Archeologists have been searching the grounds of the 1921 Tulsa race massacre in hopes of finding abandoned remains. Oklahoma state archeologist Kary Stackelbeck released information on a mass grave that she and her team found on Wednesday.
"We still have a lot of work to do to identify the nature of that mass grave and identify who is in it, but what we do know, as of today, is that there is a mass grave in Oaklawn Cemetery where we have no record of anyone being buried," Tulsa Mayor G.T. Bynum said.
The outlines of at least 10 coffins were found at the Oaklawn Cemetery in Tulsa, Oklahoma. Stackelbeck said that she has a "high degree of confidence that this is one of the locations that we have been looking for."
The 1921 race riots stemmed from an altercation between a Black Greenwood district resident and a White man, among a group of White people, who wanted to lynch a younger Black man. The two men began to fight, and the altercation resorted in the shooting of the White man. This prompted a mob of White folks to storm the streets of the district known as the Black Wall Street.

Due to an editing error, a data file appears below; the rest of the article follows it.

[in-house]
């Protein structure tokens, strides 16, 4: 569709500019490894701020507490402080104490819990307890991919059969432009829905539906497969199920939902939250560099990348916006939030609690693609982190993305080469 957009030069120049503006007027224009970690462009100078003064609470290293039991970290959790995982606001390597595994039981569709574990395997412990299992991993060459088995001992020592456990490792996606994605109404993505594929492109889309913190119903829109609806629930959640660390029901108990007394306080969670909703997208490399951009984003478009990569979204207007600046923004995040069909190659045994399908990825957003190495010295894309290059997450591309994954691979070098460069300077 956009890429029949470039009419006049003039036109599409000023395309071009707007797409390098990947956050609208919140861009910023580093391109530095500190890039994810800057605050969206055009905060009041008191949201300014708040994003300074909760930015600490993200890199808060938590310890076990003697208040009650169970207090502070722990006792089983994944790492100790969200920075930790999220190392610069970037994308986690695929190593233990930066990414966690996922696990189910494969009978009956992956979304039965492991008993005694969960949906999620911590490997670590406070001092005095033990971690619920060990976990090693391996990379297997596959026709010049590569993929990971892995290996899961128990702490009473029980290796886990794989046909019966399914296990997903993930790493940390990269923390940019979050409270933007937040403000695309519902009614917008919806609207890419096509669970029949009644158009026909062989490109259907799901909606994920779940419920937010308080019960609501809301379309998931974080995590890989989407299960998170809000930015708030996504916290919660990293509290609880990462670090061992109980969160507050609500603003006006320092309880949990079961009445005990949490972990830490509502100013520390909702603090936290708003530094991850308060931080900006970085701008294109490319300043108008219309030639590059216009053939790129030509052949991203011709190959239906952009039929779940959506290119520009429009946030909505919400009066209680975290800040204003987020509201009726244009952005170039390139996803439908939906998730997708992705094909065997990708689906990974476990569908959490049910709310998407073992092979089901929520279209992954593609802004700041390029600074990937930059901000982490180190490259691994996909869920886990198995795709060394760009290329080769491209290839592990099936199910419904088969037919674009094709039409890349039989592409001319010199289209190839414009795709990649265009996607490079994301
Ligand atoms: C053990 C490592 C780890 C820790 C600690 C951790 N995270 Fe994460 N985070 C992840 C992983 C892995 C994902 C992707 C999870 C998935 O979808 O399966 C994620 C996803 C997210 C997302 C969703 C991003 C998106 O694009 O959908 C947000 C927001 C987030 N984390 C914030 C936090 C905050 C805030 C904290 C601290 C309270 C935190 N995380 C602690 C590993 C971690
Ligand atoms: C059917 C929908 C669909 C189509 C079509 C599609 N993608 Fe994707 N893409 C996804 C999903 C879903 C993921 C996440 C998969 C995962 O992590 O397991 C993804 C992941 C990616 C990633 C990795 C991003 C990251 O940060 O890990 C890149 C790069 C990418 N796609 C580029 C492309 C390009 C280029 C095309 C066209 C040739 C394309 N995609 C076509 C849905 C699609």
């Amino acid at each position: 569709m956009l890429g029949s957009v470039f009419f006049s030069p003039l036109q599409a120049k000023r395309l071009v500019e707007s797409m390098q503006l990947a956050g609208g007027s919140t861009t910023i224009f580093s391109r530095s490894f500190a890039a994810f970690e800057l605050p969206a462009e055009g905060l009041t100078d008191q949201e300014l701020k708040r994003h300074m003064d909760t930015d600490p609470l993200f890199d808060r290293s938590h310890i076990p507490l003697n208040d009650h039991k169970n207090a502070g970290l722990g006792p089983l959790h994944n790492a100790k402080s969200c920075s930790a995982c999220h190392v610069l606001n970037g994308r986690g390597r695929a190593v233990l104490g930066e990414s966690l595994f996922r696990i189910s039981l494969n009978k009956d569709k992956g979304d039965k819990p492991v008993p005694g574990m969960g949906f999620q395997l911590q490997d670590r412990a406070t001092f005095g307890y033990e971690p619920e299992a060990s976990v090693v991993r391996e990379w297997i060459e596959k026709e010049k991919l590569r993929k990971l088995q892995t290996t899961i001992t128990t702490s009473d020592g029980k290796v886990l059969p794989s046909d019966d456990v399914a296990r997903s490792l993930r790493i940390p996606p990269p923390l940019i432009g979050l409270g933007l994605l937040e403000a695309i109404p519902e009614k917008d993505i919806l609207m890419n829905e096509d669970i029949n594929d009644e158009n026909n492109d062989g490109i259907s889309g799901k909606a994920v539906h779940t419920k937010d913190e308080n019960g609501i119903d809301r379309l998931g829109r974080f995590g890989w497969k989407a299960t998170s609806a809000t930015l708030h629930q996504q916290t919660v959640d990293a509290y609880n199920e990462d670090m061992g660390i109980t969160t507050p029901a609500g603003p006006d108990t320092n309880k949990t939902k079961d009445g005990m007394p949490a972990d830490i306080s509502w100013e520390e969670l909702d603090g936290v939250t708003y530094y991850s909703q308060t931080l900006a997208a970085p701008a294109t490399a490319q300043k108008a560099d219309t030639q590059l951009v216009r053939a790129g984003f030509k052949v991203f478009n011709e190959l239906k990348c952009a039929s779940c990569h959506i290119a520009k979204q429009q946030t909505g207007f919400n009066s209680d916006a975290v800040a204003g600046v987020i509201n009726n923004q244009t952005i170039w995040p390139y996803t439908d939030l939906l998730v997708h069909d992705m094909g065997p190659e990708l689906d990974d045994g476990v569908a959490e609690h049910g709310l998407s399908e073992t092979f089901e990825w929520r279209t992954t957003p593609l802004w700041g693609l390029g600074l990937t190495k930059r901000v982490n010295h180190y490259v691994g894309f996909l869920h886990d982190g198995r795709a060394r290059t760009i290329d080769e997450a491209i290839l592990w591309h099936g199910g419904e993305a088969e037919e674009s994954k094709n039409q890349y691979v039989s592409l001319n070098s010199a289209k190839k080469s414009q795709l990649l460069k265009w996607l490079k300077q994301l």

All in all, 300 Black residents were murdered that day. More than 1,000 homes were burned to the ground. The bodies of the deceased were buried by strangers in mass graves. The victims' families were detained under martial law and could not handle any burial themselves said Scott Ellsworth, a University of Michigan historian expert who has worked on the recovery of the Tulsa riot graves for decades.